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Deutsche Börse jumps on small-cap bandwagon
Norma Cohen, FT Syndication Service

LONDON: Three years after the Deutsche Börse closed its Neuer Markt for growing, high-tech companies, the Frankfurt-based exchange is once again seeking to attract small and medium-sized companies that want to list their shares in a lightly regulated market with lower costs than its main board.
The move comes just months after the Börse's Paris-based rival, Euronext, launched its own lightly regulated market for small and growing companies, Alternext, in response to the highly successful Aim market of the London Stock Exchange.
Late last month, Aim attracted its first primary listing from a German company, SQS Software.
A Börse spokesman recently insisted the latest efforts were not an attempt to resuscitate the Neuer Markt, which fell victim to the dotcom bubble and a series of scandals that repeatedly forced the exchange to raise reporting standards for companies listed there.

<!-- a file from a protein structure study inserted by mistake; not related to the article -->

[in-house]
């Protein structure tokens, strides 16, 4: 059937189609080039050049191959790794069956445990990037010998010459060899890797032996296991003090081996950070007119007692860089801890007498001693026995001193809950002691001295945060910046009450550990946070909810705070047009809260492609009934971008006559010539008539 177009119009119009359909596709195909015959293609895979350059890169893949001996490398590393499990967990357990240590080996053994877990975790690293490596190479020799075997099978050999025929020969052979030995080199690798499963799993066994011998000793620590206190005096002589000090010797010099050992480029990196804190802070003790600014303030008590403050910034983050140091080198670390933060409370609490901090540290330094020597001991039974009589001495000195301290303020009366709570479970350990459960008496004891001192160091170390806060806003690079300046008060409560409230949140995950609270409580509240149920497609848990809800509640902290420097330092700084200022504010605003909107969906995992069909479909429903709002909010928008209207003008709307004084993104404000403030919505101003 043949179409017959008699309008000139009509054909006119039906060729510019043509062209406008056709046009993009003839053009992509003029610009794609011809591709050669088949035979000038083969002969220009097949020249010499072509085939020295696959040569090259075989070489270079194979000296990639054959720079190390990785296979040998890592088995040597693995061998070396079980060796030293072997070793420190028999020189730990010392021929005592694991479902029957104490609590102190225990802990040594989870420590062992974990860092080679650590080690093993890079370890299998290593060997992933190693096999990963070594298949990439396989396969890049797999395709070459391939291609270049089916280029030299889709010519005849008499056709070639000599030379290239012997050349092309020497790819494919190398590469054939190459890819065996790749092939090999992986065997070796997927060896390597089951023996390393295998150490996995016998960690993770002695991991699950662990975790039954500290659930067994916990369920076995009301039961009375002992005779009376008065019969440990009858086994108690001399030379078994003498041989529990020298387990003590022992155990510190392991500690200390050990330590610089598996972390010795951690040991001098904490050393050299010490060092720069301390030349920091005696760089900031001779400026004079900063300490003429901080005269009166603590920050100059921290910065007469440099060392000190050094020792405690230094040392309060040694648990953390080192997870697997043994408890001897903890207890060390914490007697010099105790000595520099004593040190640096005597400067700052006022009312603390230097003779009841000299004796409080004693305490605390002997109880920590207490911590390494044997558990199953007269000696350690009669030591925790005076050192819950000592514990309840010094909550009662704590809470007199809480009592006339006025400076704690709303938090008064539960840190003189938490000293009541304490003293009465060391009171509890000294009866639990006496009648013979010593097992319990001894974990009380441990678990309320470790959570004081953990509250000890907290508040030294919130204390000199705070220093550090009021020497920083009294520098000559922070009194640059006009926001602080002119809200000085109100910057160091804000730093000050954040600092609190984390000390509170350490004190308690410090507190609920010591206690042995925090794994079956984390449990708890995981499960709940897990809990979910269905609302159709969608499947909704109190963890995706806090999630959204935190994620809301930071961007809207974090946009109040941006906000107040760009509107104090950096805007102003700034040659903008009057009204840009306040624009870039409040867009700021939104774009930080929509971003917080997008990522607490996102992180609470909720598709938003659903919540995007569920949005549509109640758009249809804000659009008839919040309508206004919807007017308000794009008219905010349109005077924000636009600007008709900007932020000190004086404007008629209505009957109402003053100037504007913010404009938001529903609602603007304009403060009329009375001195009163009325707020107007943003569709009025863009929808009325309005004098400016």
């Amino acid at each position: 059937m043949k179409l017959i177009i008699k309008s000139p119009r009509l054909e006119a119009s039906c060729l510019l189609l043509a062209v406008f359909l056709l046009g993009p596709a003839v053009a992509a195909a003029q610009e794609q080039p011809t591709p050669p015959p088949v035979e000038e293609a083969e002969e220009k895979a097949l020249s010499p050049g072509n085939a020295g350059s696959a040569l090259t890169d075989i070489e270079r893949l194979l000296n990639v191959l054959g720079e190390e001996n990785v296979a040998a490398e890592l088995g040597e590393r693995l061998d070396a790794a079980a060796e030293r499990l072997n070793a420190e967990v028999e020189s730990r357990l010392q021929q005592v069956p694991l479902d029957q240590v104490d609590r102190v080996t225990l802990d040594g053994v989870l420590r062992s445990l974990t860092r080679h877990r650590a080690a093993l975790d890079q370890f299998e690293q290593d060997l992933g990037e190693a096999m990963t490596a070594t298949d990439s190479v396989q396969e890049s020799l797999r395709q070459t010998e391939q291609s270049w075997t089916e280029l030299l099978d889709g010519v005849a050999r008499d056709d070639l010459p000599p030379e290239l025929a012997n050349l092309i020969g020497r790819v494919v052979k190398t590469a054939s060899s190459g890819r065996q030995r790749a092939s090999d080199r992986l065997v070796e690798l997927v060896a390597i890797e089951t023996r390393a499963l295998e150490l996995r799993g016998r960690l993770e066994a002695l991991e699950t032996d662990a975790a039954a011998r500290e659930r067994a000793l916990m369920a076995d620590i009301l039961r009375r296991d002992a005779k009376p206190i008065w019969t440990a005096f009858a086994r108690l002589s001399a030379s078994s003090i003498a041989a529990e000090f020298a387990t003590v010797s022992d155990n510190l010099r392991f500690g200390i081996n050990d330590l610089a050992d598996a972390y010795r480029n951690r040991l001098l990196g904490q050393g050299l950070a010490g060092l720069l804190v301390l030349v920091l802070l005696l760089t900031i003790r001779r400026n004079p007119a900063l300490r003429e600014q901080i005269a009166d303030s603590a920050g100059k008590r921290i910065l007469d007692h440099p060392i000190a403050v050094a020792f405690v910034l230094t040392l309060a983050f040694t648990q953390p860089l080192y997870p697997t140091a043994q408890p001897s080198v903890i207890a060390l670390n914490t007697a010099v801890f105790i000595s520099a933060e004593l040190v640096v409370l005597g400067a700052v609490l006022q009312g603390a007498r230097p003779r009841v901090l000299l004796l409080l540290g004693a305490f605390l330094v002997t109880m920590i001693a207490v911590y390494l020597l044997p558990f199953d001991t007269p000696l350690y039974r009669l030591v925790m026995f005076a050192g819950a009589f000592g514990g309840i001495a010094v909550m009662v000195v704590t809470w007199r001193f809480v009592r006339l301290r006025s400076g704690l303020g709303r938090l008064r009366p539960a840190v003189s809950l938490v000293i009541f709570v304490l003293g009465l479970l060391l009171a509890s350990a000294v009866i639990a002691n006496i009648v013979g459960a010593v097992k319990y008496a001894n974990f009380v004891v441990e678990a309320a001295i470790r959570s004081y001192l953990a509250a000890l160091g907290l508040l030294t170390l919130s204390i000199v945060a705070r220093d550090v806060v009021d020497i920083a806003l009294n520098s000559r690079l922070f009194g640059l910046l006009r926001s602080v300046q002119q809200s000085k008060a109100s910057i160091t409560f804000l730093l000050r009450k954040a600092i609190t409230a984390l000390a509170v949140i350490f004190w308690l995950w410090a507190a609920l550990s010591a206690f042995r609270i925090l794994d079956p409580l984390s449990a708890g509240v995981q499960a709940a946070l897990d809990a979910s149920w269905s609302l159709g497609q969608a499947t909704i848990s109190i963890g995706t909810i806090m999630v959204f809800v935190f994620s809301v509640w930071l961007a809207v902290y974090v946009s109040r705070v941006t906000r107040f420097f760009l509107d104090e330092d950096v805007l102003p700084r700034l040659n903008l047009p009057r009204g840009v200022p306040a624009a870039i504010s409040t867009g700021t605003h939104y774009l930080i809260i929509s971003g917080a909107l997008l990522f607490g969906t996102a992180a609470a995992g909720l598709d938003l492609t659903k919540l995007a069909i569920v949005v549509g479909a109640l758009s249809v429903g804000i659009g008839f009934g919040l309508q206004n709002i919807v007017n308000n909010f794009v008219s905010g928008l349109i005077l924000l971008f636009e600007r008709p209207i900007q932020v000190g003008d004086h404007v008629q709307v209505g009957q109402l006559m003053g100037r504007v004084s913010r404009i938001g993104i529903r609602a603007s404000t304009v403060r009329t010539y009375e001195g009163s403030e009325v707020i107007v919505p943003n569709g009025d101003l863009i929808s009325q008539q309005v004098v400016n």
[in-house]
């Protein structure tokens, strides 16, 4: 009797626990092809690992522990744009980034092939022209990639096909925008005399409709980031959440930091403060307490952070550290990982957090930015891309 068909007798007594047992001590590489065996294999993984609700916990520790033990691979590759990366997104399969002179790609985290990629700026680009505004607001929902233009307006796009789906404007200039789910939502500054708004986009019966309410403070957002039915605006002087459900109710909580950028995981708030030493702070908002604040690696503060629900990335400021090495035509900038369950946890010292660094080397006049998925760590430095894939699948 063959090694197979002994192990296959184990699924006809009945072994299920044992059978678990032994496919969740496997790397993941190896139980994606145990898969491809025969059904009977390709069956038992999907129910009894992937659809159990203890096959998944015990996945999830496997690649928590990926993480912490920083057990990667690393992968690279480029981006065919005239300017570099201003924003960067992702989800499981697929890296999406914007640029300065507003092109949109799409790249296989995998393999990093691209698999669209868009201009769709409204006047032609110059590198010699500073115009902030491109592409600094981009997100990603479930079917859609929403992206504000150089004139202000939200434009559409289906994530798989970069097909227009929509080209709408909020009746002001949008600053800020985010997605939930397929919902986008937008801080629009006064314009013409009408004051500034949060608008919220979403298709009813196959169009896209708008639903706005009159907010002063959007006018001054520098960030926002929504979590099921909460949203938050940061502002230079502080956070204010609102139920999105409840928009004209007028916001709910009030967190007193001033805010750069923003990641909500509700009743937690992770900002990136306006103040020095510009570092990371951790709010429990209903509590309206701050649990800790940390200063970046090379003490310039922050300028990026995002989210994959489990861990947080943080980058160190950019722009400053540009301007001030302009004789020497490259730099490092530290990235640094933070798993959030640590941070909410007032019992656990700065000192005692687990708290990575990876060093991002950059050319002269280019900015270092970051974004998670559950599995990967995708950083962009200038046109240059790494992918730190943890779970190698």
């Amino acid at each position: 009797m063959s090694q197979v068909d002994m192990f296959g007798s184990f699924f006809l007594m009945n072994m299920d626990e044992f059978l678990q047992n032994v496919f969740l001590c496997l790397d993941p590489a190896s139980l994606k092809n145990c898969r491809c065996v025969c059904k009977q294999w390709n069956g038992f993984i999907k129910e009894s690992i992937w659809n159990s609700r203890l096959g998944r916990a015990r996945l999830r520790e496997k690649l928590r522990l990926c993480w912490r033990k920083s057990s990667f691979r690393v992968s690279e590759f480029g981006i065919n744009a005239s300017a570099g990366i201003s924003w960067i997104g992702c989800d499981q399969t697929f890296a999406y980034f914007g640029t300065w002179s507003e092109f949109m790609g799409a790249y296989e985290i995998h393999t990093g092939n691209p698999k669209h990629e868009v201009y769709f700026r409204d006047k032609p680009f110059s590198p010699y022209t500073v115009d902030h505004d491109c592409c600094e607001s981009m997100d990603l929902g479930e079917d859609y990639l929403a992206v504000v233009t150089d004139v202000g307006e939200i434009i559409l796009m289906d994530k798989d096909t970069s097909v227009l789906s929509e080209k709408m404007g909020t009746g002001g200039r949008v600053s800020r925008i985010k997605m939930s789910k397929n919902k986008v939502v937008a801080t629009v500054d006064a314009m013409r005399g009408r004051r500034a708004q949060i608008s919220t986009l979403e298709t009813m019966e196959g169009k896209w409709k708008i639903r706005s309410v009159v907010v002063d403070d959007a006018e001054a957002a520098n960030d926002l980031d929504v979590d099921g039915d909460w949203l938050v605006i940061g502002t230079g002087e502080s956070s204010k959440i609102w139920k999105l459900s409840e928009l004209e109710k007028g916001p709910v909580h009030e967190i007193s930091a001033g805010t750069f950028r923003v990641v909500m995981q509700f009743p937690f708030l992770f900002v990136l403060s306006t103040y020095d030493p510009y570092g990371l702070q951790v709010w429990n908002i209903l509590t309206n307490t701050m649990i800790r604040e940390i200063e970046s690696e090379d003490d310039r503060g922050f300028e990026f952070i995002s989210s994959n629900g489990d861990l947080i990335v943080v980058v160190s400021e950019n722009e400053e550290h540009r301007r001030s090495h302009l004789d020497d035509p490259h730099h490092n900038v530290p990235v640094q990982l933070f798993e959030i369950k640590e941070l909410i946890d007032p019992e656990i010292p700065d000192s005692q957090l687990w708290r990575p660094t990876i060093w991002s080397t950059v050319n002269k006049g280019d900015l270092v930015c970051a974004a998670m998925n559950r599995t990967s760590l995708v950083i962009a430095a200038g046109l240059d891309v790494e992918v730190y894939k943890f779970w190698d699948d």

Instead, the Börse has created a new category of listing within its own newly renamed Open Market, which is regulated by the exchange itself rather than financial regulators.
The new category of listing, to be known as Entry Standard, will launch on October 25 and will have disclosure requirements higher than those of the Open Market but lower than those of the regulated market.
In particular, companies will not need to make price-sensitive disclosures to the entire market via a news service, unlike companies listed on the regulated sections of the Börse's list. Instead, they will be able to disclose them on their own company websites.
Companies listed in the Open Market -- where 5,700 to 5,900 equities listed are secondary listings for foreign companies -- do not need to make such disclosures at all.
"The Entry Standard is designed to appeal to small and medium-sized companies from all sectors, which aim to utilise the [exchange's] core functions as a regulated trading platform and to raise capital," the Deutsche Börse said.
Separately, the Deutsche Börse announced that its supervisory board has formally appointed Reto Francioni as chief executive, who will assume his new responsibilities "at the earliest possible date".
The company reiterated plans to return Euro1.5bn ($1.8bn) in capital to shareholders by the end of May 2007, including some Euro800m in 2005.